And if you’re leaning towards more carnal options, the Kahua Ranch lamb in brown butter mustard emulsion or the prime grade rib eye with garlic whipped potatoes and Otani Farms green beans would surely satiate the need for game.

Amidst the cacophonous hustle and bustle of the evening, one can make out the enchanting and worldly rhythms of Ranga Pae, which is Maori for “encircling the Earth.” The husband and wife team serenades the crowd with exotic renditions of pop hits and original music using a myriad of native instruments that might include the Indian sitar, the Hawaiian flute or a violin-like Chinese erhu. Yes, that familiar melody might just be Kelis’ “Milkshake” played with the harp-like Japanese koto. How about Outkast’s “Hey Ya!” on a Balinese tingklik xylophone? They got you covered.

While the wine room is expansive with well-curated selections to please highbrow oenophiles, the restaurant’s cocktail program is not to be missed. The earthy Mobeeto is made with fresh Kumu Farms beet juice, lime juice, rhubarb bitters, thyme infused simple syrup, and muddled mint rounded out with Prairie organic cucumber vodka. It’s shaken over ice and garnished with a fragrant sprig of thyme. Merriman’s version of Hawai‘i’s drink de rigueur—the mai tai—is done with house-made macadamia nut orgeat, Old Lahaina light rum, triple sec and lime juice crowned with honey liliko‘i foam dispensed from a whipped cream canister. The drink leans on a subtle sweetness and appears in all of Merriman’s bar menus.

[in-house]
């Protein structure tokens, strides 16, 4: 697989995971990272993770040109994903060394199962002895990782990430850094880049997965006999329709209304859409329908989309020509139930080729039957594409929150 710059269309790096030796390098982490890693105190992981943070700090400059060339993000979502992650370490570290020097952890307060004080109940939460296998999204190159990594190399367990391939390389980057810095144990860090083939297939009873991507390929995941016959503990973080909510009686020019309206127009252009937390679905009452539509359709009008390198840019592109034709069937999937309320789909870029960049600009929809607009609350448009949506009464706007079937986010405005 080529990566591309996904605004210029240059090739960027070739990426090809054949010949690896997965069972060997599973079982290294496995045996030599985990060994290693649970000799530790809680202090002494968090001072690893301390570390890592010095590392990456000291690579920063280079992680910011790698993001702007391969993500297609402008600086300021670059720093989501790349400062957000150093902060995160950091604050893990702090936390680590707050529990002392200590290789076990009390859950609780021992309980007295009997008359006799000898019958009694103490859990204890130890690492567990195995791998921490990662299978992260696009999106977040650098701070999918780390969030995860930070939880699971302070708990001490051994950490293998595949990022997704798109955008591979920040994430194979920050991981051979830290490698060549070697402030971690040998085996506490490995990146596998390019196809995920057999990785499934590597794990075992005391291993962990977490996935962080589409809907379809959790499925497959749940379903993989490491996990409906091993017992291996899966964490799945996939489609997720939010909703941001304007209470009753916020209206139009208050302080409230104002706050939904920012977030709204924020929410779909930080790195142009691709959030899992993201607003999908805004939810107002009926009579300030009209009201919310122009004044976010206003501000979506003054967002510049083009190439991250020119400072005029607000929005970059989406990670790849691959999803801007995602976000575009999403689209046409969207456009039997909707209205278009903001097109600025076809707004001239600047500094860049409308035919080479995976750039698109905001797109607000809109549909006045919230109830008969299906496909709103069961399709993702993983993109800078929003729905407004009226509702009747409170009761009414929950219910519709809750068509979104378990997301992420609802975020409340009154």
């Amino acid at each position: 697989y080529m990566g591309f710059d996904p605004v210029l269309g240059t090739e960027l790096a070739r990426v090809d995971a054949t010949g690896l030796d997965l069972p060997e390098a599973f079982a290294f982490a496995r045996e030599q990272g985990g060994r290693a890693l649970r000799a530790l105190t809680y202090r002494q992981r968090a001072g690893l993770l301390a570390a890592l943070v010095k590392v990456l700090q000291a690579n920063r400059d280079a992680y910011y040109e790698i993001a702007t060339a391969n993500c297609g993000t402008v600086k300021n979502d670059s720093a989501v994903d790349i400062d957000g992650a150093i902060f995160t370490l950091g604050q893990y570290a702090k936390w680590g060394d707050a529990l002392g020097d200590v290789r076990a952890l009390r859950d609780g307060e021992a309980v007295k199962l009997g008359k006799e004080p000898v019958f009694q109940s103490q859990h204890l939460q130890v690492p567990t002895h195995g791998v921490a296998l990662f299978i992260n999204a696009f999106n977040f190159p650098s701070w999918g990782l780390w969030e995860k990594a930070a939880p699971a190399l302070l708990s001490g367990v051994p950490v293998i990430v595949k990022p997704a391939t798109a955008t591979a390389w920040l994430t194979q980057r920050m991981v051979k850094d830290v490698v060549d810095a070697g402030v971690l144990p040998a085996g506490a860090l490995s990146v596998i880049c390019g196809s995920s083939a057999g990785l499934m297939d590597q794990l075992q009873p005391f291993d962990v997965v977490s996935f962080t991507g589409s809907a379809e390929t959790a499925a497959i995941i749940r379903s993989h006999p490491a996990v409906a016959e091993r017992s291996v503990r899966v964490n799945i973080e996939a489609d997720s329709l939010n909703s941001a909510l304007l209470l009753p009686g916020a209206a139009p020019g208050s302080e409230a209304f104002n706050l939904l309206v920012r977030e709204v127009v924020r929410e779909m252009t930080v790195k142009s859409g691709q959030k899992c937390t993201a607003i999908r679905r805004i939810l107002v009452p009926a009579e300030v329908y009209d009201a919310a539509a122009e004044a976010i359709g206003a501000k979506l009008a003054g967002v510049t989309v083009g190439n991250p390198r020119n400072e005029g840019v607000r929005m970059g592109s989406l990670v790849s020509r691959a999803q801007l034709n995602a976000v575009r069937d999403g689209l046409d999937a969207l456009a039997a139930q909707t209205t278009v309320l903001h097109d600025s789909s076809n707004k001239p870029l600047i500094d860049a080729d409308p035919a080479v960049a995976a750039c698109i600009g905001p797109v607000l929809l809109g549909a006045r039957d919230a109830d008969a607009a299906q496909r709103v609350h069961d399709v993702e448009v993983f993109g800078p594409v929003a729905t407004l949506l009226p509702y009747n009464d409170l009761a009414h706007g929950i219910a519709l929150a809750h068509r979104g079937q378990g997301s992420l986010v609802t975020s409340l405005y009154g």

Artfully assembled desserts include malasadas with melted white chocolate pastilles, and Merriman’s classic choco- late purse, a decadent dark chocolate ganache in a cinched pouch of phyllo dough served a la mode. And at Merri- man’s Kapalua, the best way to end the evening is on the lanai, sitting on the woven lounge pod by the fire pit for a final visual feast of the night sky. merriman’s Kapalua, One Bay Club Place, Lahaina, (808) 669-6400 or